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Local newspapers have lost the plot
...and what they can learn from the recent turnaround from Barnes & Noble.
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Local newspapers have lost the plot
A few weeks ago, I put a call out in my newsletter for entrepreneurs who are running successful local news organizations. In the mainstream press, the local news industry is portrayed as being in a perpetual death spiral, but I knew from my own observations that there are hundreds of small, local startups that have either achieved sustainability or are very close to doing so.
After publishing that call-out, I saw a flood of inbound emails and social media mentions pointing me to thriving news orgs. That then led to phone calls with the leaders behind many of these outlets, and later this year I plan to have several of them on my podcast to talk about how they found viable business models for their content.
In the meantime, I want to call attention to three attributes that nearly every one of these outlets — whether nonprofit or for-profit — had in common:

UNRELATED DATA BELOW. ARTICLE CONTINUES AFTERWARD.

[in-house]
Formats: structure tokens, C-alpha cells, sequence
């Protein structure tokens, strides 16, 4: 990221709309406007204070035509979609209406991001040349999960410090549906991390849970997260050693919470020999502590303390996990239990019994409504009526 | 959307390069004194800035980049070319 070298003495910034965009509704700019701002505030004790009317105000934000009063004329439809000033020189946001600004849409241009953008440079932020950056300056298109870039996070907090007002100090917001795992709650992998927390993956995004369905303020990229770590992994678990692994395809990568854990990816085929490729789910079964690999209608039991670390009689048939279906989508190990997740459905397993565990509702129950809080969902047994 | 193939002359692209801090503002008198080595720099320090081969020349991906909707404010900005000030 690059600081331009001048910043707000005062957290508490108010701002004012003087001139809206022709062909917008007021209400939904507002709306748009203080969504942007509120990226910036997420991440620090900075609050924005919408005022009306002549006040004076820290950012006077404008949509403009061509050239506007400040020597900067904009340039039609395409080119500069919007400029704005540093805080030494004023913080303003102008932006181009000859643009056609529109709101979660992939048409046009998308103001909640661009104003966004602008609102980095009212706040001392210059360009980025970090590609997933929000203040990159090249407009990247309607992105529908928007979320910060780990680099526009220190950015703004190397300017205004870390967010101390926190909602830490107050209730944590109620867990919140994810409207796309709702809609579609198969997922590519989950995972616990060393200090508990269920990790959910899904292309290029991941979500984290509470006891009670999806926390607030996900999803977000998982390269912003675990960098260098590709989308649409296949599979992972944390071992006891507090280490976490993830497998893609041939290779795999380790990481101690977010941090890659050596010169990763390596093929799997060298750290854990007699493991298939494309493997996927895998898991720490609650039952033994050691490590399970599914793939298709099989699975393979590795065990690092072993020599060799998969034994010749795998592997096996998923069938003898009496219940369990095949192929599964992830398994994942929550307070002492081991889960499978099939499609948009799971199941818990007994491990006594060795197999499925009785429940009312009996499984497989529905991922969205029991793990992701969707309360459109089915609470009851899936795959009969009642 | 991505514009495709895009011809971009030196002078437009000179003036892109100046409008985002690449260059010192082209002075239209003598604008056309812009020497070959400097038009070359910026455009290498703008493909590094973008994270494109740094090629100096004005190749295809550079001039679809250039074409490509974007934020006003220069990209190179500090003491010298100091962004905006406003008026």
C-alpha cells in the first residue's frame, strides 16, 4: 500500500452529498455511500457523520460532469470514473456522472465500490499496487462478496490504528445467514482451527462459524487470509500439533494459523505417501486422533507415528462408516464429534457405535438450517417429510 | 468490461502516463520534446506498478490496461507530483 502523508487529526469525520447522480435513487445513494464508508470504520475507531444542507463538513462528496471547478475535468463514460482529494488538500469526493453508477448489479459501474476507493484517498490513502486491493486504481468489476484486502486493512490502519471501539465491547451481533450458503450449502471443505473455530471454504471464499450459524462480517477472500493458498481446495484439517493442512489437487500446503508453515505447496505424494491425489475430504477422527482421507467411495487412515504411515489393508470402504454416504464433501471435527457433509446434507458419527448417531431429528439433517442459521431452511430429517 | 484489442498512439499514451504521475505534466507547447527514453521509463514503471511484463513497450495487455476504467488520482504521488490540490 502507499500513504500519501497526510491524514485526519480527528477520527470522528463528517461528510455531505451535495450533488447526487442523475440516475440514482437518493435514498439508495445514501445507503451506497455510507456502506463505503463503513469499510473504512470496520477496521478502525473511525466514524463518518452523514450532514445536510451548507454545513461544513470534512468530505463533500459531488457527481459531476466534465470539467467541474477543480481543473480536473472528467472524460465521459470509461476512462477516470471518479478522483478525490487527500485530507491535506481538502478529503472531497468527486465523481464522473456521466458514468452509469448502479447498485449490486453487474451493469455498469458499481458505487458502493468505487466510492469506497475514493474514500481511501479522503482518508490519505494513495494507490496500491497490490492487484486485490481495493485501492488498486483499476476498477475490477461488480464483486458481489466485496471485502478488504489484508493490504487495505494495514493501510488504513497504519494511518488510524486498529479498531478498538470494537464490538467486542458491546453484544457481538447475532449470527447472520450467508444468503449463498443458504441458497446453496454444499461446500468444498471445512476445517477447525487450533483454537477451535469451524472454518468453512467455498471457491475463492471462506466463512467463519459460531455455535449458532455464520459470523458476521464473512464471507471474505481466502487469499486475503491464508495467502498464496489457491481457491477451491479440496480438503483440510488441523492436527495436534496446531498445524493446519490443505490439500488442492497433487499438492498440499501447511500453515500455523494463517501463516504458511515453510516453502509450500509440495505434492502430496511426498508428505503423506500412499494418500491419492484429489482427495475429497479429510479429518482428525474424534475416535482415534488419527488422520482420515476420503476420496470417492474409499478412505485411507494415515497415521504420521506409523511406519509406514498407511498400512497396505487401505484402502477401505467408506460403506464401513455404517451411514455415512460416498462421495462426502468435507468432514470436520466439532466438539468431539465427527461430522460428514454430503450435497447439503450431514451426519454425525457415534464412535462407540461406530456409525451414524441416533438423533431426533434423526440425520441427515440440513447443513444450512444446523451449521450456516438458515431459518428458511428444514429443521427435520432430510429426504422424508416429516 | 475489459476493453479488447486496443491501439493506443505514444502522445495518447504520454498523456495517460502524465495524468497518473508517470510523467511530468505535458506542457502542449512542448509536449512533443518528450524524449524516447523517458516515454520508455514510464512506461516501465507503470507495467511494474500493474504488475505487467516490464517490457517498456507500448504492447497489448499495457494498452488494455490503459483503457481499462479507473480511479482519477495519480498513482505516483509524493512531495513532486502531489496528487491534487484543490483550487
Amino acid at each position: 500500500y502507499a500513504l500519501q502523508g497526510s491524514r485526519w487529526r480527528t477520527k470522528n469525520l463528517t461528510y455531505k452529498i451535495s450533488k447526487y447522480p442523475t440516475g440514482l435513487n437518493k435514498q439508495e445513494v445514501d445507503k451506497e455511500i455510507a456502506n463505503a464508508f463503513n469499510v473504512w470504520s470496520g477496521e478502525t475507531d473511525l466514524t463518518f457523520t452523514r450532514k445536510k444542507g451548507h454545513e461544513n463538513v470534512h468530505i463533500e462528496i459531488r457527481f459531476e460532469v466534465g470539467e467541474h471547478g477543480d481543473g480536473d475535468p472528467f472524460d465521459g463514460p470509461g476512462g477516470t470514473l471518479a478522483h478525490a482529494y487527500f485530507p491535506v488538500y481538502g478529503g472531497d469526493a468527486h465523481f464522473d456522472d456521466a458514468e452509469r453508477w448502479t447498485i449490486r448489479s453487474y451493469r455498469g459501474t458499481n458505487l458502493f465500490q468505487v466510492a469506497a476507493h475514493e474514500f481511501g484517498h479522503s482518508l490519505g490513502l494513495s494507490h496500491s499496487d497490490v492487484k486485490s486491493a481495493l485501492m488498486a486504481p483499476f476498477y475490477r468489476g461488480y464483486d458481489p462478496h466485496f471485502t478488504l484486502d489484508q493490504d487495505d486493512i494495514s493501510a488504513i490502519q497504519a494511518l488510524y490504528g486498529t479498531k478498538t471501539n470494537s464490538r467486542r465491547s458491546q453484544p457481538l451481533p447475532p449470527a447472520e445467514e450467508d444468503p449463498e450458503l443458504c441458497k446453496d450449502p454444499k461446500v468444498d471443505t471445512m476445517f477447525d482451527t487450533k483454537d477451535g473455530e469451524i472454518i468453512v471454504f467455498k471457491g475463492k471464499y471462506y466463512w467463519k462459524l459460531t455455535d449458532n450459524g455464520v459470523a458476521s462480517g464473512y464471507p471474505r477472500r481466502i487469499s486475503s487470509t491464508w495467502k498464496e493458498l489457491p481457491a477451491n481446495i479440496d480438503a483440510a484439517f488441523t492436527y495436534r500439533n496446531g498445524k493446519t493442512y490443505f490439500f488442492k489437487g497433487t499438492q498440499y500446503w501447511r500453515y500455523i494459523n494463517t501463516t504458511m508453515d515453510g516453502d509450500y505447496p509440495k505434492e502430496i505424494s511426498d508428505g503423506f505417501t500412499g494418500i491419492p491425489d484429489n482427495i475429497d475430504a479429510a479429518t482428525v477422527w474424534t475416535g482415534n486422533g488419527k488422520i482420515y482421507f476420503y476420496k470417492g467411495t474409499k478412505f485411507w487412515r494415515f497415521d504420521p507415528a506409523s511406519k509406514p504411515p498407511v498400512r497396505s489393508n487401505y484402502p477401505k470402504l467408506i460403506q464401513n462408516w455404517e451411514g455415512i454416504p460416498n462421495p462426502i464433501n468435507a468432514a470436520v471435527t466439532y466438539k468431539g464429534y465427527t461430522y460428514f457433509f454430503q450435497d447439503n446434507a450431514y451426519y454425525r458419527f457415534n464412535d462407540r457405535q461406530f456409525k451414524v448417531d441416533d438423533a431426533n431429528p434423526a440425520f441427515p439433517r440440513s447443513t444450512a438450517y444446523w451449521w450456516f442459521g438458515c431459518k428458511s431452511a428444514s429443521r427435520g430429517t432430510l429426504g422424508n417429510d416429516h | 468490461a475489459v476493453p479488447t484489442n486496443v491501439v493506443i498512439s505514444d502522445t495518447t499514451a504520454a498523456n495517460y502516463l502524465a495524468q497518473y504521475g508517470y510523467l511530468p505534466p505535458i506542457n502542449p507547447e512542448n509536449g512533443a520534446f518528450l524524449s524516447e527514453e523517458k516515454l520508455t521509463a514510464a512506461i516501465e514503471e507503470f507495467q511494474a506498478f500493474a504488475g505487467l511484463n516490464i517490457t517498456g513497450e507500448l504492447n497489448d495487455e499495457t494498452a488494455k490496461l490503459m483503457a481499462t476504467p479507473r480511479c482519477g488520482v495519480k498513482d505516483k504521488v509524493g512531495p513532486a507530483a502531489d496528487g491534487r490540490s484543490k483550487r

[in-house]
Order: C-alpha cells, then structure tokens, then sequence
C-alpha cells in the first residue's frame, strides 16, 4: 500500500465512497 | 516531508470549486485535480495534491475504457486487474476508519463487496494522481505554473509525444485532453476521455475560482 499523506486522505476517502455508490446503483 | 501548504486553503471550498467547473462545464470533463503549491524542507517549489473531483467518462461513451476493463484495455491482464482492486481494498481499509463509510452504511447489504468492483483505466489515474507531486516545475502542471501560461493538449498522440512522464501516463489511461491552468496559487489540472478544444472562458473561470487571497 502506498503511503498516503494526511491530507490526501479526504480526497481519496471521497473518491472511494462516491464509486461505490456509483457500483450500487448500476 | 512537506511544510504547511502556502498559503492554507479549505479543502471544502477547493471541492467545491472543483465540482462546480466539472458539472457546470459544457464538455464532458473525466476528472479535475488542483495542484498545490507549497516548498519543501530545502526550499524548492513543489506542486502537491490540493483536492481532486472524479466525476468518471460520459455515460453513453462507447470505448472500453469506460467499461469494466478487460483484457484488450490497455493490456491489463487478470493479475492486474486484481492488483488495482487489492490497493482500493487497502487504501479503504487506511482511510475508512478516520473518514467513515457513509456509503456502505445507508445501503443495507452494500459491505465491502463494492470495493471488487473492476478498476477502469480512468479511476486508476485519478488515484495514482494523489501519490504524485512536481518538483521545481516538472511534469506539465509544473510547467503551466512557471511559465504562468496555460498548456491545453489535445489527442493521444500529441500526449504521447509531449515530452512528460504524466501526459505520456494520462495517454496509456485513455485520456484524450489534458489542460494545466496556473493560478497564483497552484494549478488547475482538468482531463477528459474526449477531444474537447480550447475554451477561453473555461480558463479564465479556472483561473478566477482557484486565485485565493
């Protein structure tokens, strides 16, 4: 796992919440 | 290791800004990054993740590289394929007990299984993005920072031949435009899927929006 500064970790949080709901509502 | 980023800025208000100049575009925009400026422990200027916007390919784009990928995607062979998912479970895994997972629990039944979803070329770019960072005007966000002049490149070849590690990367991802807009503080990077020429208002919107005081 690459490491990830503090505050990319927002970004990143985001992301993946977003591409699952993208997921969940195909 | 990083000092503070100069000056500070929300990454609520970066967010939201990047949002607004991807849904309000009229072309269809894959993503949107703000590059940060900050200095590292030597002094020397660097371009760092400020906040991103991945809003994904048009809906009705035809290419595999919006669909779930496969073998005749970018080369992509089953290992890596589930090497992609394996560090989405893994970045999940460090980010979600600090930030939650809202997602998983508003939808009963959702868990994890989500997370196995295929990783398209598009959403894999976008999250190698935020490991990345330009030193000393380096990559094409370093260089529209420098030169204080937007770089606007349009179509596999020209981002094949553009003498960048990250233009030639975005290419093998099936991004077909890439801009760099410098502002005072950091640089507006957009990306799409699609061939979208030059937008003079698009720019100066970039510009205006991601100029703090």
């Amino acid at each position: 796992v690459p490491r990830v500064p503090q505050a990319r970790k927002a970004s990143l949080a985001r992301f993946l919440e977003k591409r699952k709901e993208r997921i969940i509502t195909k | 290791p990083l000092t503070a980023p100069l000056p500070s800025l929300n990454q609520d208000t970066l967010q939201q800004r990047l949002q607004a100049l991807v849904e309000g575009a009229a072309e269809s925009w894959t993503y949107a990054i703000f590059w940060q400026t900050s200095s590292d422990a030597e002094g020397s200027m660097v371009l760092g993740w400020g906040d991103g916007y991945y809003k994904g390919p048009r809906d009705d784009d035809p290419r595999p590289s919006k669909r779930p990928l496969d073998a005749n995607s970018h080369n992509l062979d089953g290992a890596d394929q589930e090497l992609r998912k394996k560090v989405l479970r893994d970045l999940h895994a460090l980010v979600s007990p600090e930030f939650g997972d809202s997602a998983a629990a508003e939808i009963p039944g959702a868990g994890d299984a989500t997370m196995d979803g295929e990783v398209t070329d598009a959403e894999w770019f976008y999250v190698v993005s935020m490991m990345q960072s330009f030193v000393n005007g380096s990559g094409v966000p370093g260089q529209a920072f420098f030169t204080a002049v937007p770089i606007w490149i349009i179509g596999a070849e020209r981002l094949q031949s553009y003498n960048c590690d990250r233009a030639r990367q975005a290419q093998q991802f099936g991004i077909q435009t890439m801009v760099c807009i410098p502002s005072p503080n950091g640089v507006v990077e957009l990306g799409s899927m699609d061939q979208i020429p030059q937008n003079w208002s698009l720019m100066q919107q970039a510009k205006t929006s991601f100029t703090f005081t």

They were online-only: In fact, not a single person I spoke to worked for a legacy print newspaper. Every outlet was launched within the last 15 years and published to the open web.
They’re extremely lean: You won’t find an ounce of fat on any of these outlets. They only hire when they have the budget to do so, they don’t spend lavishly on offices, and their newsrooms are relatively small compared to their legacy newspaper counterparts, at least from the pre-internet days.
They’re locally-run and hyperfocused on local news: You won’t see them publishing movie reviews, syndicating national columns, or covering Washington politics. These outlets are firmly entrenched in their local communities and put every available resource into covering those communities.
This hypervigilant, lean approach to news production is the opposite of what you see from just about every legacy print newspaper. Not only are traditional newspapers highly centralized — with the decision makers often far removed from the communities being covered — but they are still too focused on publishing commoditized, non-local news to websites that are so weighed down by programmatic ad tech that they’re barely functional.